Carers Week - 12 to 18 June 2017
A special event to celebrate the work of family carers while offering them valuable advice to safeguard their own health and wellbeing will take place at Beccles Library on Thursday (15 June).
The day-long event has been organised by Norfolk and Suffolk NHS Foundation Trust (NSFT), Feedback and Suffolk Libraries and takes place during National Carers’ Week, which begins today (12 June) and runs until Sunday (18 June).
The event is open to anyone who is supporting a family member or friend with a mental health difficulty and aims to help them to look after their own health.
Throughout the day there will be inspirational talks from other carers, while mental health professionals will discuss subjects such as anxiety and depression, managing a crisis, emotional wellbeing and relationship roles.
A variety of stalls will be available, and will provide information about carer assessments and how to access them, support groups and where carers can go for extra help and advice. Catherine Phillips, NSFT’s Carers Lead for Waveney, has helped organise the event. She said: “Carers do an awful lot that often goes unnoticed. They give vast amounts of their time supporting, motivating, encouraging and empowering the person they are caring for. It is very often a 24-hour-a-day, seven-day-a-week role and can be challenging and stressful at times.
“We have arranged this special event to give carers help, support and practical advice to help them look after their own health, which often takes second place to their caring role.
“We want the day to be informal and welcoming while giving people the chance to get together, chat and share their own experiences. We hope lots of people will come along to find out more.”
The event takes place in the Glass Room at the library between 10am and 4pm.
Any who would like further information should contact Catherine Phillips on 07766 317972 or firstname.lastname@example.org, or Kevin Vaughan, from Feedback, on 07747 777243 or by emailing email@example.com
Case study: Catherine Phillips "It's very rewarding - and very humbling"
A Carers Lead who makes sure people in the Waveney area who care for someone with a mental health problem receive the right support has spoken of the enjoyment she gets from her role.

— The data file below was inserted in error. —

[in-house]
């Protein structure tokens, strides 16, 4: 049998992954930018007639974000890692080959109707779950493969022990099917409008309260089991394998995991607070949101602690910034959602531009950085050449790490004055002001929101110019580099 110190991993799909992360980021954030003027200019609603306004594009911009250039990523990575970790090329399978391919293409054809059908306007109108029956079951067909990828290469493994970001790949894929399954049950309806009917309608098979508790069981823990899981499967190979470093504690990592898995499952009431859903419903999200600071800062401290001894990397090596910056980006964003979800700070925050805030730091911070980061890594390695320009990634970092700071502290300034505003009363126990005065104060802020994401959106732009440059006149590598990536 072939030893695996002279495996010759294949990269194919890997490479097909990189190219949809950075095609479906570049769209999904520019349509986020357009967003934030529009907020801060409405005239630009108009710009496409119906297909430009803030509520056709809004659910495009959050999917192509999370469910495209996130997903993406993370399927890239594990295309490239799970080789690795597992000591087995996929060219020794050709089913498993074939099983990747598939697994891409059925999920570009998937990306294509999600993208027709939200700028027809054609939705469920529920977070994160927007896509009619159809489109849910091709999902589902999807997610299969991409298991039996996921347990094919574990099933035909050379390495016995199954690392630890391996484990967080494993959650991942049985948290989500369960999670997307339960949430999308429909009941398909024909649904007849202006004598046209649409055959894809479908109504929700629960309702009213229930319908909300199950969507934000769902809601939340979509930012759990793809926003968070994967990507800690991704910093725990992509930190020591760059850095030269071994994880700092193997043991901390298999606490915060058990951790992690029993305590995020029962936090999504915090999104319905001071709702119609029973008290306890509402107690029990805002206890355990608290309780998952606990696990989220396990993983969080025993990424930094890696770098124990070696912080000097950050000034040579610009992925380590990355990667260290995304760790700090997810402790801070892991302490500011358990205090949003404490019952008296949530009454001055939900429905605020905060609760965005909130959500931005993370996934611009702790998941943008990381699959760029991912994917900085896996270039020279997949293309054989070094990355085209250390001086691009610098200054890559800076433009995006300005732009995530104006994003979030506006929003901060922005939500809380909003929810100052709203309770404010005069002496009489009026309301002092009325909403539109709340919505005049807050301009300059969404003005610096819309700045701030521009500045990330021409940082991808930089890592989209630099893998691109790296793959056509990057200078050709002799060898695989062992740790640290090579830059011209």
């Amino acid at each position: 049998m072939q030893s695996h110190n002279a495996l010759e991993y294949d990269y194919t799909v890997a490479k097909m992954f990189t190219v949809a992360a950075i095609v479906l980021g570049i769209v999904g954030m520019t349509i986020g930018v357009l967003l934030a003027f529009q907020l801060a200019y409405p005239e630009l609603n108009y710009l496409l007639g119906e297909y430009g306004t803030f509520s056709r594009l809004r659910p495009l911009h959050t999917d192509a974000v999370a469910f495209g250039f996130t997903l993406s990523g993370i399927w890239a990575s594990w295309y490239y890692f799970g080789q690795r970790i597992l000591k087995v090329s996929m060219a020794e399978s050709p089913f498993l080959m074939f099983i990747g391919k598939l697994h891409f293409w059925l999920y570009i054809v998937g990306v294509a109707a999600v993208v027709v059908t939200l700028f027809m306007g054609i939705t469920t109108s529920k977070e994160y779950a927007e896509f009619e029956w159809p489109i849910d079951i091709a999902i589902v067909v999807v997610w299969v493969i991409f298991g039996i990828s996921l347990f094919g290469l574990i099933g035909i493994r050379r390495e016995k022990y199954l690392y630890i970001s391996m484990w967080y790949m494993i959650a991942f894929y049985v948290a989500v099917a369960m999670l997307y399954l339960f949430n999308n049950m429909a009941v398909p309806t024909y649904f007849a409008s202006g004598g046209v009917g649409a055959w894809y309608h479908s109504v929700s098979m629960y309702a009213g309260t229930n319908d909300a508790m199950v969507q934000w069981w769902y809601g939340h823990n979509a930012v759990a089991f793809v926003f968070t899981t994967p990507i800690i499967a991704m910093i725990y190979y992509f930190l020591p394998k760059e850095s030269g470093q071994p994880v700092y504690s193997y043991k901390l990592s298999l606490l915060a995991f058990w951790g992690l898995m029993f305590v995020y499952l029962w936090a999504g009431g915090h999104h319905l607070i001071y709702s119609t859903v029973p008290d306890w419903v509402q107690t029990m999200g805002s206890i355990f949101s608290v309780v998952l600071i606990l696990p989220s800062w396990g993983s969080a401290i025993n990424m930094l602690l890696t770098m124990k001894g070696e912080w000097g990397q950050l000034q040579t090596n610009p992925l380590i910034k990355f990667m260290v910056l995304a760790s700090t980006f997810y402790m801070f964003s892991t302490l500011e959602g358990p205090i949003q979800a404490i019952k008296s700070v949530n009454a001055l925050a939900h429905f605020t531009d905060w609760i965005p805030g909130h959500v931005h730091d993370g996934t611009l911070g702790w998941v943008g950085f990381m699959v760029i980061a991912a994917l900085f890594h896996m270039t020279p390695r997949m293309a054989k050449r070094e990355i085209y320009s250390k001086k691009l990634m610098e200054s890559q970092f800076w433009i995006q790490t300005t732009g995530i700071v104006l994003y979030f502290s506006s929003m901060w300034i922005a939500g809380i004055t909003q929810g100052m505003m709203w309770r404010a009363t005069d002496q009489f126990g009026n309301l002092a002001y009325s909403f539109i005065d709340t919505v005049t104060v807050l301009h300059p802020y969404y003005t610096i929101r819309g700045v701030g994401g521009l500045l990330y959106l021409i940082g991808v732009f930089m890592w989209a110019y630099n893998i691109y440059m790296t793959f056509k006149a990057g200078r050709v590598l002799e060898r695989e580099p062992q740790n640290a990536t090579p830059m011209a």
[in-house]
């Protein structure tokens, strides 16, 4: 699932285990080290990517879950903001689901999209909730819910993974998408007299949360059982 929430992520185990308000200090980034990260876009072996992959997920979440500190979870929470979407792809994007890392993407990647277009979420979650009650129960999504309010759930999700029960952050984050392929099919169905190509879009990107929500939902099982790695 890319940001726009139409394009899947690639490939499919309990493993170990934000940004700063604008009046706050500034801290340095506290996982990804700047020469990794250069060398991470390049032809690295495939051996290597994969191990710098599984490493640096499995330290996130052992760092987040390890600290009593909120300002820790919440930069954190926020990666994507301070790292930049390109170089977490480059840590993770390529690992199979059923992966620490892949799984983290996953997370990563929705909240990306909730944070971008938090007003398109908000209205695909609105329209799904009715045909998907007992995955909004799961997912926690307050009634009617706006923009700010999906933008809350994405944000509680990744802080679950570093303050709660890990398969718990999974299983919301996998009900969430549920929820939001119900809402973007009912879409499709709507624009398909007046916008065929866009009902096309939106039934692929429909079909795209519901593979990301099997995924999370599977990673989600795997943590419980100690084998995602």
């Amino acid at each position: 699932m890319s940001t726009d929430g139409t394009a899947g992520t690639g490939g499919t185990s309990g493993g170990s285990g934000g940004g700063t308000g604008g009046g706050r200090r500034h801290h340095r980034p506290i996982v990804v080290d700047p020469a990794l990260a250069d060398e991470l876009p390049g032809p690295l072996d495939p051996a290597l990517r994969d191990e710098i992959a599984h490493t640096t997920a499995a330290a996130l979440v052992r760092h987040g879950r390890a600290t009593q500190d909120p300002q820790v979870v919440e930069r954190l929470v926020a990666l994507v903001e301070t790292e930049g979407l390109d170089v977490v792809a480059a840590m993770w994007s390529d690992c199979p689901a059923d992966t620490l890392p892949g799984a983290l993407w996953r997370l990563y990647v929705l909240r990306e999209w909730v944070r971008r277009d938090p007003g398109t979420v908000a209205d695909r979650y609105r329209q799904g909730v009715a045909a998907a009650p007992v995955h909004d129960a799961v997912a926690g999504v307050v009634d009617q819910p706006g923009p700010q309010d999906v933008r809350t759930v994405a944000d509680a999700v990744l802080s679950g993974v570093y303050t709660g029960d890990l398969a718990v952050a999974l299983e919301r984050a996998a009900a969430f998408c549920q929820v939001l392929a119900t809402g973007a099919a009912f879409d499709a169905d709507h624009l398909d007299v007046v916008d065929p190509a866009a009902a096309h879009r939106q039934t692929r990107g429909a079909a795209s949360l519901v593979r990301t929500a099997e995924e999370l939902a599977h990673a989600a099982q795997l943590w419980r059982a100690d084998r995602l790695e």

Catherine Phillips joined Norfolk and Suffolk NHS Foundation Trust’s (NSFT) Waveney Community Mental Health Team in September 2015 and works with carers where the cared for person is aged over 18. The team works hand in hand with social care staff from Suffolk County Council to support people with mental health needs in Suffolk.
Catherine is responsible for carrying out assessments with people who care for adults who receive mental health services. She also supports community teams to embed the Triangle of Care, which looks in detail at the steps taken to include carers in decision making and their loved one’s care, across the Trust.
In addition, Catherine offers carers somewhere safe, confidential and non-judgmental where they can express their feelings, seek guidance and ask for advice on where to go for further support.
“I find the role very rewarding and very humbling at the same time,” said Catherine, who has experience of being both cared for and a carer. “It really does make you reflect.
“We offer carers somewhere safe and confidential to come and express how they are feeling about their responsibilities. We’ll arrange our meeting at a place convenient for them and will often just sit and talk. Later on I’ll write up the assessment from the notes of our conversation and will send a copy to the carer for their approval and reflection.”
With the introduction of the Care Act 2014, carers are entitled to yearly carers’ assessments which looks at the impact of their role has on areas such as work, money, housing, health, wellbeing and relationships and identifies areas where they may need more help or support.
This can take place at any time of year, and when their needs change. In addition to ‘formal’ carer assessments, Catherine offers appointments as and when they are needed to help carers feel that they are not alone.
“Caring for a family member or friend can be very draining and that is why we are here – we offer a place where people can come and say that they are struggling and not feel guilty,” added Catherine.
“As well as listening to carers, we can provide information about the particular condition their loved one is experiencing. We also signpost them to other agencies which can provide advice and support as well as training, social activities, carers groups and access to services in their local communities which can give carers some respite and prevent them becoming socially isolated.
“Carers supporting people in our secondary care mental health services have access to our Recovery College and we deliver a dedicated course called “Triangle of Care in Action” for carers and those they support.
“The feedback we have received so far has been really positive. Often when the assessment is completed they will tell us we have helped to make things easier for them.
“They also really value being able to talk to someone who understands.”
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